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Lea_HTH last won the day on January 26 2016

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  1. Firstly, and most importantly, what type of tenancy do you have? I can deduce from what you say that it is probably an assured tenancy - but check your tenancy agreement to be sure as it might be a shorthold. Secondly, what notice was served on you? It should say on the notice whether it is a s8 or a s21 and should indicate clearly if the former, which grounds they intend to apply for possession under. What are those grounds? They will be listed as numbers, anything from 1 to 17 or any combination of those numbers. It may make sense for you to scan and redact the notice and post it up
  2. There is no legal obligation to have a written tenancy agreement. Guidelines are guidelines, they are not law.
  3. Your understanding is wrong, the contract cannot be 'changed', it will be ended by the joint tenant giving notice and a new tenancy agreement will need to be created, hence the fee.
  4. It was acerbic - nothing wrong with that. Re council tax - liability ends on moving and notifying the council that the move has taken place. The council or the LL would find it impossible to enforce against someone who informed the council of the correct dates of leaving. Also, OP can legally vacate the property on the last day of the term without notice - LL does NOT remain entitled to rent until notice is given. The legal term is over - it no longer exists and therefore, so long as no property remains, the tenancy is over on that day and so are all liabilities. If you have bee
  5. Whilst it may appear 'harsh', Mariner's post is actually fairly accurate - it is your own fault. Notwithstanding that, your situation isn't as dire as you, or the others responding, seem to think. Firstly, in the absence of a signed, written agreement, the verbal agreement is perfectly valid. The issue each party would have is proving that what they say is accurate is in fact accurate. In this instance, it goes in your favour, as the default position would be for a 6 month tenancy, which the documentation you have, and your version of the verbal agreement matches. So, you have a 6 month t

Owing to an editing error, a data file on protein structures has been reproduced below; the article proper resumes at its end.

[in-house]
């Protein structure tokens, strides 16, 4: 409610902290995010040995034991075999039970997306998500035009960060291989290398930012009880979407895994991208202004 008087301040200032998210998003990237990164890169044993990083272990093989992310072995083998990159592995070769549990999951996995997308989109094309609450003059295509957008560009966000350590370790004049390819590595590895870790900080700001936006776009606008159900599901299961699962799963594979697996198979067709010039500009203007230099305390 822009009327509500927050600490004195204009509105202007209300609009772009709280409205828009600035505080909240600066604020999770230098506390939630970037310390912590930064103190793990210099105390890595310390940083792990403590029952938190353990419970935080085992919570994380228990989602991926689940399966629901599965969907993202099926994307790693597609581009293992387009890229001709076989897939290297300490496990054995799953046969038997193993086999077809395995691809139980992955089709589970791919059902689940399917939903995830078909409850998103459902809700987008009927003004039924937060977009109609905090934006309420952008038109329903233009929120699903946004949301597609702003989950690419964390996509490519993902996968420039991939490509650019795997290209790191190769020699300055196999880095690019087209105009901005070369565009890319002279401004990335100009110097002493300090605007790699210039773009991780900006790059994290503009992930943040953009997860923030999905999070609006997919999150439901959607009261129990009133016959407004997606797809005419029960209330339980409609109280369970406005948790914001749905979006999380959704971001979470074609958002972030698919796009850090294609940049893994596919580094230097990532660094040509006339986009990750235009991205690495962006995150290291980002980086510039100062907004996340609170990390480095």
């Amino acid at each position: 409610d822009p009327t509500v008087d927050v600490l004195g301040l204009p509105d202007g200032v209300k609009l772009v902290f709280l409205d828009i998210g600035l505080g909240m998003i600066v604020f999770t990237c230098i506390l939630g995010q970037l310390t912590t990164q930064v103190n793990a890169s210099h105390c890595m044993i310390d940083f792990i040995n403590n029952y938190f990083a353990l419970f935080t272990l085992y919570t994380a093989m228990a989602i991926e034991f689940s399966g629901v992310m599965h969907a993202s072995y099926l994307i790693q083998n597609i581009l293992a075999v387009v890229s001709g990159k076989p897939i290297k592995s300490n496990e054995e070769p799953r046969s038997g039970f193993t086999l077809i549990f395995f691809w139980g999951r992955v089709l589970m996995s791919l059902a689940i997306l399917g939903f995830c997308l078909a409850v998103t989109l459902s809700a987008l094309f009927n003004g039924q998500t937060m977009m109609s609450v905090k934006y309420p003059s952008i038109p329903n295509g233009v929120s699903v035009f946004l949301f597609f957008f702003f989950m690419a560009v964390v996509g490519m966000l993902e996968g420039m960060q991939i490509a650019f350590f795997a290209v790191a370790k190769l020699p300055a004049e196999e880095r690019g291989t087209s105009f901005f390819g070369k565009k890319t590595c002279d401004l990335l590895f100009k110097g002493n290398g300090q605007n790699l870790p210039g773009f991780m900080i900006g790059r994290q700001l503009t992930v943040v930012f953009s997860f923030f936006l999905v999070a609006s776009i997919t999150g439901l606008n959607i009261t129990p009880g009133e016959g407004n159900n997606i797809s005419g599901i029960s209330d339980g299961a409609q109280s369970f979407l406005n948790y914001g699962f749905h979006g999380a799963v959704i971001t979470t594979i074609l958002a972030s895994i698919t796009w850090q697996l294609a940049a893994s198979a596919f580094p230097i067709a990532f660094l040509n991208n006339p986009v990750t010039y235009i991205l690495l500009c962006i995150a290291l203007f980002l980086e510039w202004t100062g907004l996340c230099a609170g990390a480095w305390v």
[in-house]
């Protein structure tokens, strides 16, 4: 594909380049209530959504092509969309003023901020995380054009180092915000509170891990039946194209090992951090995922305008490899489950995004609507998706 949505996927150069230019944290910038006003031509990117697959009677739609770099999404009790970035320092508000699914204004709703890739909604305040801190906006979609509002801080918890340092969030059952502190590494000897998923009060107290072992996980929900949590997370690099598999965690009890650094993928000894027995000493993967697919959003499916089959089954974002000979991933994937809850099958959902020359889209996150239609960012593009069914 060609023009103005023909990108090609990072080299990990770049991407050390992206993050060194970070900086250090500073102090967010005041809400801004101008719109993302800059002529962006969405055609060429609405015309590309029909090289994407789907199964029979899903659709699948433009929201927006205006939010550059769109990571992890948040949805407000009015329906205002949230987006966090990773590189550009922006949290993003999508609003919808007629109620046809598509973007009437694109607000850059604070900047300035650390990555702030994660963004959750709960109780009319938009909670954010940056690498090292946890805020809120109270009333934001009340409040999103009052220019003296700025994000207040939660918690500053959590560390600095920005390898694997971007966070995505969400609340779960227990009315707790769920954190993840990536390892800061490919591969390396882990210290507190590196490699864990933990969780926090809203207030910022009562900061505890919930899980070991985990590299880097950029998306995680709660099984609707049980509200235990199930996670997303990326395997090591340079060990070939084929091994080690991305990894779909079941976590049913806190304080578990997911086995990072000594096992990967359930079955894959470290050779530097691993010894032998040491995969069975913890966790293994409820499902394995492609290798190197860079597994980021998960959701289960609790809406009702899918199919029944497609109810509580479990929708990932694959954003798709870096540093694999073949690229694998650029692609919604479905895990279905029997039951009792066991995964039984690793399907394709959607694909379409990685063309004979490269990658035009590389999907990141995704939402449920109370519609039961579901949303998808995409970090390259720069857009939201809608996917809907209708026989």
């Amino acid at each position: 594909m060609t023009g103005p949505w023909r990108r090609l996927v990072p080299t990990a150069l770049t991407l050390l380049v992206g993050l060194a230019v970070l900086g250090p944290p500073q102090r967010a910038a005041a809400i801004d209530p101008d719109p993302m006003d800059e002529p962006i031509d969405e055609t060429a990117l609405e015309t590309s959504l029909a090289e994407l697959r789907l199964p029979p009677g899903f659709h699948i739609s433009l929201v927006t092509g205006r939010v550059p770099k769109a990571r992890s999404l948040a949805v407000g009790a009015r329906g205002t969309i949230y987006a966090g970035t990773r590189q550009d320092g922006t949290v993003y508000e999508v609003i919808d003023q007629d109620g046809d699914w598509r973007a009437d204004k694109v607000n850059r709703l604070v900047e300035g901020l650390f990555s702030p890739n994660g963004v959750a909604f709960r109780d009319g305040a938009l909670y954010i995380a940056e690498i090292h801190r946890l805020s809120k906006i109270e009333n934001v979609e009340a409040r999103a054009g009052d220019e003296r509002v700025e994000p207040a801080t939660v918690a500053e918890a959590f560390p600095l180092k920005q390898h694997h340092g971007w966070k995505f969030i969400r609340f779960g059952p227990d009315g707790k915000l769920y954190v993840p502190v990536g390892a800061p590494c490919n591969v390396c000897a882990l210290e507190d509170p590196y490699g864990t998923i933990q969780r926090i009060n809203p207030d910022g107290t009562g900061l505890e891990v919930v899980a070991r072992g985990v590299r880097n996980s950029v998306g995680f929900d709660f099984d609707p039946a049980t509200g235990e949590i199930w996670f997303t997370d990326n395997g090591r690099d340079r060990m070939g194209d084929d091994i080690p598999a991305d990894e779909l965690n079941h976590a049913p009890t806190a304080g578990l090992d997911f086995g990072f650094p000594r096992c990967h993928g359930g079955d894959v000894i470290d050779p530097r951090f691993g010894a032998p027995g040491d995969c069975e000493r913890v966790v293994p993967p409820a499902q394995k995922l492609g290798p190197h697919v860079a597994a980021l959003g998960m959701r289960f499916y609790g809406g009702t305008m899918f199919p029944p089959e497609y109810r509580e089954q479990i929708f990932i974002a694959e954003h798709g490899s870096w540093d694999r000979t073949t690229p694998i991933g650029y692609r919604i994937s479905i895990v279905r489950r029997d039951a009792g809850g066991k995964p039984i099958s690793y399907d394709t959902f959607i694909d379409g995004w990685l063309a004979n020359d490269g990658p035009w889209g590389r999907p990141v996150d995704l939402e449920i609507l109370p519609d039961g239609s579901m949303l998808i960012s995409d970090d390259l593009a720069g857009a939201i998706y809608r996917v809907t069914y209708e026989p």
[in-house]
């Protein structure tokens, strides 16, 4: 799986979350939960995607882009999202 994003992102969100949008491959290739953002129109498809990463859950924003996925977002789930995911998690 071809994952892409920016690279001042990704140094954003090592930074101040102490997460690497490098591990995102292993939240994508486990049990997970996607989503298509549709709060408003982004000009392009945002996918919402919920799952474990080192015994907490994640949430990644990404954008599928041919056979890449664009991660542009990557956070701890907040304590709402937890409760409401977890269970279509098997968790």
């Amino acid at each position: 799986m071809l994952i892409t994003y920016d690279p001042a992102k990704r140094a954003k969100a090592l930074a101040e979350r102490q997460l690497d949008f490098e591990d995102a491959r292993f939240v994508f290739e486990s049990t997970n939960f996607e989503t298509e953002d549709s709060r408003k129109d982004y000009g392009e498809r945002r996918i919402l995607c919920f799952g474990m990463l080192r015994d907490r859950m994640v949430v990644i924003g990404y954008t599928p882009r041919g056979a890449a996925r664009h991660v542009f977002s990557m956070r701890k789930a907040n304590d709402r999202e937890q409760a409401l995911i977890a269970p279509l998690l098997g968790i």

6. If the LL has served a s21 (two months notice would indicate that is precisely what he has done), and if he returned your deposit (for whatever reason), then the s21 is valid and there is no defence you can put forward. The most you can hope for in these circumstances is for the judge to give 42 days - however, given the date of the notice (March) and the date of the hearing (September), I would expect the judge to give a possession order within 14 days. None of the rest of what you have said is relevant in relation to the actual possession proceedings in relation to a s21 notice. There i
  7. The mortgagor will find a buyer as quickly as possible as there is not much equity in the property and the longer they hold onto it, the more at risk is their security. It would be nice to think they'll do all they can to get the best price possible, but that is not the same as them actually doing so. ALL repossessed properties sell at lower than market rates - GUARANTEED. This is why judges are so keen to allow a mortgagee the time to sell the property themselves...in order to realise the best possible price. It's not an option as OP already stated they had refused.